A Celebration to Remember
Why not manufacture buildings the way we build cars, planes or ships? Virginia Tech's FutureHAUS research proposes an alternative construction — a prefabricated delivery method for medium and high-density urban housing. With efficient and accurate industrialized tools, CNC processes, and assembly line production, buildings can be made higher quality, less expensive and fully integrated with advanced electronics. Now, isn't that something to think about?
Our friends at Häfele America Inc., who were already participating in the FutureHAUS, extended an invitation for us to be a part of the project. It is partnerships and programs like these that take us out of our constructed ways of thinking and open us up to forward-thinking ideas.
The FutureHAUS kitchen is a prototype that explores the possibilities of prefabricated architecture for the home. Kitchens, living rooms, bathrooms, audio visual walls, mechanical rooms, and even closets can be assembled as a "cartridge" and shipped prefinished, pre-plumbed and pre-wired to the modular frame assembly line. This process allows for a more sophisticated product that can be wired with integrated smart building technologies.
The FutureHAUS kitchen can be controlled through a whole-house interface that manages and monitors appliance performance and energy use. The kitchen is wired with an array of technologies that make using the kitchen easier, more accessible and more energy efficient, elevating experiences and assisting with daily kitchen operations such as cooking, shopping and socializing. A camera that is placed inside the oven ensures your cookies won't get burnt, integrated sensors for the refrigerator can tell you when you are running low on a particular food item and a massive table built right in to the island allows you to send your recipes over to a number of monitors serving as an interactive backsplash.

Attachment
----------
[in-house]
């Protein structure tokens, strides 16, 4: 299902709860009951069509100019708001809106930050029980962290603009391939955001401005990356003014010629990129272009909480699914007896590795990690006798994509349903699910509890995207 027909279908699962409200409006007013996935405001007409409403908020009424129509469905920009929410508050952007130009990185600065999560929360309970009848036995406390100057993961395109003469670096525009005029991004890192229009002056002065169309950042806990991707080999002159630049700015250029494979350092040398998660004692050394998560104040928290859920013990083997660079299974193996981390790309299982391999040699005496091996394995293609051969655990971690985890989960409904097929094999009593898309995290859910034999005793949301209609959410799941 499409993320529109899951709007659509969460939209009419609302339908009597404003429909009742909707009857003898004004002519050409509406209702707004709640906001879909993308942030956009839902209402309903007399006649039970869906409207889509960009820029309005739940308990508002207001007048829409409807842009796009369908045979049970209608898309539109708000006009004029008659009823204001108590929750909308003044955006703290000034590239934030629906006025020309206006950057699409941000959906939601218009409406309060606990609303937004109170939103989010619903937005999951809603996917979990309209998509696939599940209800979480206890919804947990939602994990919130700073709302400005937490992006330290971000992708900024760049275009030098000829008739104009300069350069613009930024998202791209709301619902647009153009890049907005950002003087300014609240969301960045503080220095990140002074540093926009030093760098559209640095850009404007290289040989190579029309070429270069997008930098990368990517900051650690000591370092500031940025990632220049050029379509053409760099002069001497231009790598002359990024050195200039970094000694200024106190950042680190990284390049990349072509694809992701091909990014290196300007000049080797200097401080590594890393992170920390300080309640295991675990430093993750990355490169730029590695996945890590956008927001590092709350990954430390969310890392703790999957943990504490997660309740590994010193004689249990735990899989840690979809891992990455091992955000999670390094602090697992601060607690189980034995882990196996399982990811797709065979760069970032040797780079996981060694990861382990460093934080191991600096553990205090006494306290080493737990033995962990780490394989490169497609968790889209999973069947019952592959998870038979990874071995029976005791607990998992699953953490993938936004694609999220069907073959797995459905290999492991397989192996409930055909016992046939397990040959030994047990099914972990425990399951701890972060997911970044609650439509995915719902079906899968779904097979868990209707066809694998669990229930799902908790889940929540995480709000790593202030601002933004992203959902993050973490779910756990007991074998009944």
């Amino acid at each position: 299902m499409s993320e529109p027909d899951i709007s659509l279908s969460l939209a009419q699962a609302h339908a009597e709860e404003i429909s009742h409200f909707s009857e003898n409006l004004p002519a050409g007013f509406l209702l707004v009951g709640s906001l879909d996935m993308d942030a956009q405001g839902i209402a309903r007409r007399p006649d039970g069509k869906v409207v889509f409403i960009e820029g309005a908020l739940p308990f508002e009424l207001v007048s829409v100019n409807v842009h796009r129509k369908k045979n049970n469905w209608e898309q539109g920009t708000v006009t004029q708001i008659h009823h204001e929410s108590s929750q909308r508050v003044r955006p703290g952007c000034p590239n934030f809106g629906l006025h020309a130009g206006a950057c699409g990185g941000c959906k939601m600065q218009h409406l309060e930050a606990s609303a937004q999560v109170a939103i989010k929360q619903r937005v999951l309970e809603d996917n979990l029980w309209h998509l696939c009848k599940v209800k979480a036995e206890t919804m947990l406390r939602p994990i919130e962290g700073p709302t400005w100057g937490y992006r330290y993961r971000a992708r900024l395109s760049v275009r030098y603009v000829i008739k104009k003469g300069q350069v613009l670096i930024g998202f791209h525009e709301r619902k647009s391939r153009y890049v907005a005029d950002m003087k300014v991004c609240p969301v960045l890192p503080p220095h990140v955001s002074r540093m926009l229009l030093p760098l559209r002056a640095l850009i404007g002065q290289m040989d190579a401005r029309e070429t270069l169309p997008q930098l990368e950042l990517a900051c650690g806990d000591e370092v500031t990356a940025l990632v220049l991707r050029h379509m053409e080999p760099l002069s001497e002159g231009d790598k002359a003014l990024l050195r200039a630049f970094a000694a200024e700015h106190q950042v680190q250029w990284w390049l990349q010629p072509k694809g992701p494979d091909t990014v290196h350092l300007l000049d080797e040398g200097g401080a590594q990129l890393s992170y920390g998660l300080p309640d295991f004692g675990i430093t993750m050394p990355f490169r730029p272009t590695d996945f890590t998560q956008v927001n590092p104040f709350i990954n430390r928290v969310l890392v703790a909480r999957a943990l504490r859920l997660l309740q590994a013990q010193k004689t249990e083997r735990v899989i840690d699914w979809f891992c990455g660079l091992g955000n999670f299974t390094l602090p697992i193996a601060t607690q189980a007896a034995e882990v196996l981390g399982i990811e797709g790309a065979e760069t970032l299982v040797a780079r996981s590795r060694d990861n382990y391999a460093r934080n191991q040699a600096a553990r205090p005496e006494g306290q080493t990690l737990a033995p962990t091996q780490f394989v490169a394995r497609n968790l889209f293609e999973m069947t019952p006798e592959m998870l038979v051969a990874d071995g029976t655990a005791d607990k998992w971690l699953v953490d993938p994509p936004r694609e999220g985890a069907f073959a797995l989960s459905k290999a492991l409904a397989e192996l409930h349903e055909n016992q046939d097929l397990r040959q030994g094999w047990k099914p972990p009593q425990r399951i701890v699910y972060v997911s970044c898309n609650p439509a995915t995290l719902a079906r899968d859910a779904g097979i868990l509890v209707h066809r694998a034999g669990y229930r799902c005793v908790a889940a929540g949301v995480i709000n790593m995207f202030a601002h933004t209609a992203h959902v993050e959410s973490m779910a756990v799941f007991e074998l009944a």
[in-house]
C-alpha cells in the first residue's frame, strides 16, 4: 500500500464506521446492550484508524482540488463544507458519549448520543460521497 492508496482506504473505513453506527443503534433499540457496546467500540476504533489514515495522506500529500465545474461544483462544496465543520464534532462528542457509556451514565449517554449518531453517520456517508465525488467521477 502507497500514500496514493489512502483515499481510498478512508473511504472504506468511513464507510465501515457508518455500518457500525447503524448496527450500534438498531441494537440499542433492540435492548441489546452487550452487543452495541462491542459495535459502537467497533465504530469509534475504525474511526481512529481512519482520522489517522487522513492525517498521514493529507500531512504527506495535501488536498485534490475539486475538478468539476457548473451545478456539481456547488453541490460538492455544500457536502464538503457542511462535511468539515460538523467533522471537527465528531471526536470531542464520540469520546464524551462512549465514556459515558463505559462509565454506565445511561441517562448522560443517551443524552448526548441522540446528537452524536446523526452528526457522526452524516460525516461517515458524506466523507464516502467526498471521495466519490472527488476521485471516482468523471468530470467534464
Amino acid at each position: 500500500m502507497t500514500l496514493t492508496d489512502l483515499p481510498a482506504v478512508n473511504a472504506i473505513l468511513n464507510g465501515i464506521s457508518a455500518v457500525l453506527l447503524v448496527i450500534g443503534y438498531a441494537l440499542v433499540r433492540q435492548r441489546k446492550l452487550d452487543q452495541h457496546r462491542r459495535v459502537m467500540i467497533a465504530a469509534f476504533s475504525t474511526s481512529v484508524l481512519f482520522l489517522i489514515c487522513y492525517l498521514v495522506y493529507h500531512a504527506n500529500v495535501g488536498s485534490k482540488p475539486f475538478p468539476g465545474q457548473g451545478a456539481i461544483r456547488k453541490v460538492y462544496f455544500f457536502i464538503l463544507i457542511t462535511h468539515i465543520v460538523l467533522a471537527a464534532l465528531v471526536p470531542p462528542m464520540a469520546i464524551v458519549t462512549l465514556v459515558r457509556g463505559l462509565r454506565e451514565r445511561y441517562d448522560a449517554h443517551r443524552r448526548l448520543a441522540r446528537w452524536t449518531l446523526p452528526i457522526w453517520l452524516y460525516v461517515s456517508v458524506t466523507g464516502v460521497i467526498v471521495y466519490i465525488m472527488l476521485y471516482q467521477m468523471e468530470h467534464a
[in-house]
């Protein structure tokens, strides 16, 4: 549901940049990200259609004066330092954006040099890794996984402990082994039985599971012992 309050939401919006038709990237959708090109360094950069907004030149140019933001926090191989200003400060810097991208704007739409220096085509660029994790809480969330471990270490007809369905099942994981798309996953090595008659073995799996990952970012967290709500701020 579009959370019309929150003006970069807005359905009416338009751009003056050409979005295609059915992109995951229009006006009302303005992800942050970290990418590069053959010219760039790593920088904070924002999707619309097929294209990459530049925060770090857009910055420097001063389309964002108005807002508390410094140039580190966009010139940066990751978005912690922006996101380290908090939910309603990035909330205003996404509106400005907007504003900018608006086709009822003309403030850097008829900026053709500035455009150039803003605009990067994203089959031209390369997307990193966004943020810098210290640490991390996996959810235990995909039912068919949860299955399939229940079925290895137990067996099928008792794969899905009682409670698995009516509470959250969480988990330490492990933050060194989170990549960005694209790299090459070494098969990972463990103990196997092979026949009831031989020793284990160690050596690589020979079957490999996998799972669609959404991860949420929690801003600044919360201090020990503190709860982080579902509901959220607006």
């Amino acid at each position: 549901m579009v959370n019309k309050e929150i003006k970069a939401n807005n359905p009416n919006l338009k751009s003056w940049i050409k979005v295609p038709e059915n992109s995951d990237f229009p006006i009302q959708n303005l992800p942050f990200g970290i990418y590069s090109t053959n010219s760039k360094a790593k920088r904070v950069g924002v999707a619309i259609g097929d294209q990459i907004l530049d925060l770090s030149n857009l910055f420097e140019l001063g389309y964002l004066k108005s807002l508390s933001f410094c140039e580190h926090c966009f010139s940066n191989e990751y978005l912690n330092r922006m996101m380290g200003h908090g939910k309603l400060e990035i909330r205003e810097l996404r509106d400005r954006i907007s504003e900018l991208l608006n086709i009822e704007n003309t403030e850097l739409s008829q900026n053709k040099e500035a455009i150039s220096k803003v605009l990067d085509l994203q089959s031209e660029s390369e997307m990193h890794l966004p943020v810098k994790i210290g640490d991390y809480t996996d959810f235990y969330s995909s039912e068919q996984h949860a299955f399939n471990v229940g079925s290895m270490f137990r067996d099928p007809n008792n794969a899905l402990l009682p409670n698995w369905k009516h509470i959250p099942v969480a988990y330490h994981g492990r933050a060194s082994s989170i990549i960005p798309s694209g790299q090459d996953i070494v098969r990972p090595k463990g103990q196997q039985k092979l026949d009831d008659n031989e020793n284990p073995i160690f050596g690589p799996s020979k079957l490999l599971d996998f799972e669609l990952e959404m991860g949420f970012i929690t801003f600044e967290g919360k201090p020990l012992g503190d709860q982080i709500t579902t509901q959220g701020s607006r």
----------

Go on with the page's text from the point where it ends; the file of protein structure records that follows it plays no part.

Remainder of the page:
These are just a few of the integrated technology items in the FutureHAUS kitchen. For a detailed review of the FutureHAUS kitchen check out this link from smartHome.reviewed.com.
The goal of the FutureHAUS kitchen was that its ideology and function would take precedence over its style. To achieve this, Virginia Tech and Plain & Fancy decided on using full overlay contempo style cabinet doors with a white painted finish, frameless cabinet construction and melamine interiors. Stainless steel legra boxes and automated servo drive cabinets from Blum add polish and eliminate the need for hardware in the kitchen. Häfele America Inc. incorporates powered lift doors while aluminum frame doors with backpainted glass from Element Designs add sophistication to the space.
Not only did we enjoy taking part in building the kitchen of the future, but our interaction with other manufacturers and the Virginia Tech staff and students has been exciting, informative and ultimately continues to further the discussion about how your future kitchen might look.
A Celebration to Remember
Charleston Historical Home Renovation
This new series of textured cabinet doors and drawers is a great fit for contemporary designs